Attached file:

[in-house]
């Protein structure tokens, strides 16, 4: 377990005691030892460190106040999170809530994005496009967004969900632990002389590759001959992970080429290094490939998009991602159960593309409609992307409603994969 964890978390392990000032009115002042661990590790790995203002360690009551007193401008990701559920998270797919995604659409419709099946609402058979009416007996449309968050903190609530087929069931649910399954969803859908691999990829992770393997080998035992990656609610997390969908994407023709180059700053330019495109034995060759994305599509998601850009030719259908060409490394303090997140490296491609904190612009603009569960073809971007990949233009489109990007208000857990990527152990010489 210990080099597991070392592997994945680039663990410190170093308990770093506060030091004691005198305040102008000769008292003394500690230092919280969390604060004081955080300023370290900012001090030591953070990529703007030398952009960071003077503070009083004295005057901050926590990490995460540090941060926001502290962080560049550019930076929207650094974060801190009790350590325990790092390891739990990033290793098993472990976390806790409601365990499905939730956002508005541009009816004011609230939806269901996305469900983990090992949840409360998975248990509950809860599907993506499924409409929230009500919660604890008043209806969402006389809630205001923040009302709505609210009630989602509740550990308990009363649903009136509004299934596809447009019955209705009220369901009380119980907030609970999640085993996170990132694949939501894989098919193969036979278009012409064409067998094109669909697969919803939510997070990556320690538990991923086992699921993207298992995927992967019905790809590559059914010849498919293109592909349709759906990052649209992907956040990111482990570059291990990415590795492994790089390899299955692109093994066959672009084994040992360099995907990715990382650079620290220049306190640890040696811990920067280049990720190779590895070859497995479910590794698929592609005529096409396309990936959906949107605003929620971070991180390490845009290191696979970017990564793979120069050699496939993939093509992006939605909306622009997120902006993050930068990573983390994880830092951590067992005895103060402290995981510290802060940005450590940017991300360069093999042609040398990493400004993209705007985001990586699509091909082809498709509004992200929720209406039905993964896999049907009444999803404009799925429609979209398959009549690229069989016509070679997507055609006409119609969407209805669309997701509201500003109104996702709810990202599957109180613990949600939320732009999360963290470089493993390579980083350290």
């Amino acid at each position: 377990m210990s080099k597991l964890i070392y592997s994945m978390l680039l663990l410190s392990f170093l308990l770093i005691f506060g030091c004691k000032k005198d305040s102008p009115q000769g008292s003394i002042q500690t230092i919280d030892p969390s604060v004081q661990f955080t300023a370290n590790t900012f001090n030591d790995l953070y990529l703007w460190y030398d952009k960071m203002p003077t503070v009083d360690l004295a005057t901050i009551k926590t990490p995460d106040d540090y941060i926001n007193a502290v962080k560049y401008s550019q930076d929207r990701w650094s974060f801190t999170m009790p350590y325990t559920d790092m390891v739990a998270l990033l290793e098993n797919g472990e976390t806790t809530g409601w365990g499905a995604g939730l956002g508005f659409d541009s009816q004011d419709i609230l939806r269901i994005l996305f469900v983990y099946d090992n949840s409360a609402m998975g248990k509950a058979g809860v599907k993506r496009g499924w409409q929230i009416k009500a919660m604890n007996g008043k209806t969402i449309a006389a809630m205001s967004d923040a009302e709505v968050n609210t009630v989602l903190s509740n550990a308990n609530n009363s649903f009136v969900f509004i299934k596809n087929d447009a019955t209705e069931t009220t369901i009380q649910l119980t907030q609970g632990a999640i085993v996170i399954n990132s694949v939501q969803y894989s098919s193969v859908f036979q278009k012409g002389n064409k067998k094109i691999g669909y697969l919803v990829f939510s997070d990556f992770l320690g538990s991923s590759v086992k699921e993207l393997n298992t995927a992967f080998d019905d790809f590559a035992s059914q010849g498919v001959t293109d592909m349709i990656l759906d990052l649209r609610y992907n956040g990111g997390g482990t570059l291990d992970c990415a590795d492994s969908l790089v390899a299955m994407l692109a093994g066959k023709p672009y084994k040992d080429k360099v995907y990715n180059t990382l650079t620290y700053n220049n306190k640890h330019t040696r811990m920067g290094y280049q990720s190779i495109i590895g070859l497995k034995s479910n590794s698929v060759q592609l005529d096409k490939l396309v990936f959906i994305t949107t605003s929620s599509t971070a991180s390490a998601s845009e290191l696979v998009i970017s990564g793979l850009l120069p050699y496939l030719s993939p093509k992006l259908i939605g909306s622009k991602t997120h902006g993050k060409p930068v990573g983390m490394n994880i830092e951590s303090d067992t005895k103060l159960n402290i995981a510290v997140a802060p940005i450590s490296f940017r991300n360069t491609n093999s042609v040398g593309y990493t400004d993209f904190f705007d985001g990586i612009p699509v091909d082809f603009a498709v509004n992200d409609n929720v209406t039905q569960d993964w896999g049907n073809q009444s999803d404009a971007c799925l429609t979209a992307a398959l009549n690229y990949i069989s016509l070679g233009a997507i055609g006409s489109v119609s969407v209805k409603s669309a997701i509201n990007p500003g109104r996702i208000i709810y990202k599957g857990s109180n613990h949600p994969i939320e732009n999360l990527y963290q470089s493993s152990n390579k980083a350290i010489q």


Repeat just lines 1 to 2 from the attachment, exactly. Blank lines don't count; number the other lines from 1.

[in-house]
């Protein structure tokens, strides 16, 4: 377990005691030892460190106040999170809530994005496009967004969900632990002389590759001959992970080429290094490939998009991602159960593309409609992307409603994969 964890978390392990000032009115002042661990590790790995203002360690009551007193401008990701559920998270797919995604659409419709099946609402058979009416007996449309968050903190609530087929069931649910399954969803859908691999990829992770393997080998035992990656609610997390969908994407023709180059700053330019495109034995060759994305599509998601850009030719259908060409490394303090997140490296491609904190612009603009569960073809971007990949233009489109990007208000857990990527152990010489 210990080099597991070392592997994945680039663990410190170093308990770093506060030091004691005198305040102008000769008292003394500690230092919280969390604060004081955080300023370290900012001090030591953070990529703007030398952009960071003077503070009083004295005057901050926590990490995460540090941060926001502290962080560049550019930076929207650094974060801190009790350590325990790092390891739990990033290793098993472990976390806790409601365990499905939730956002508005541009009816004011609230939806269901996305469900983990090992949840409360998975248990509950809860599907993506499924409409929230009500919660604890008043209806969402006389809630205001923040009302709505609210009630989602509740550990308990009363649903009136509004299934596809447009019955209705009220369901009380119980907030609970999640085993996170990132694949939501894989098919193969036979278009012409064409067998094109669909697969919803939510997070990556320690538990991923086992699921993207298992995927992967019905790809590559059914010849498919293109592909349709759906990052649209992907956040990111482990570059291990990415590795492994790089390899299955692109093994066959672009084994040992360099995907990715990382650079620290220049306190640890040696811990920067280049990720190779590895070859497995479910590794698929592609005529096409396309990936959906949107605003929620971070991180390490845009290191696979970017990564793979120069050699496939993939093509992006939605909306622009997120902006993050930068990573983390994880830092951590067992005895103060402290995981510290802060940005450590940017991300360069093999042609040398990493400004993209705007985001990586699509091909082809498709509004992200929720209406039905993964896999049907009444999803404009799925429609979209398959009549690229069989016509070679997507055609006409119609969407209805669309997701509201500003109104996702709810990202599957109180613990949600939320732009999360963290470089493993390579980083350290």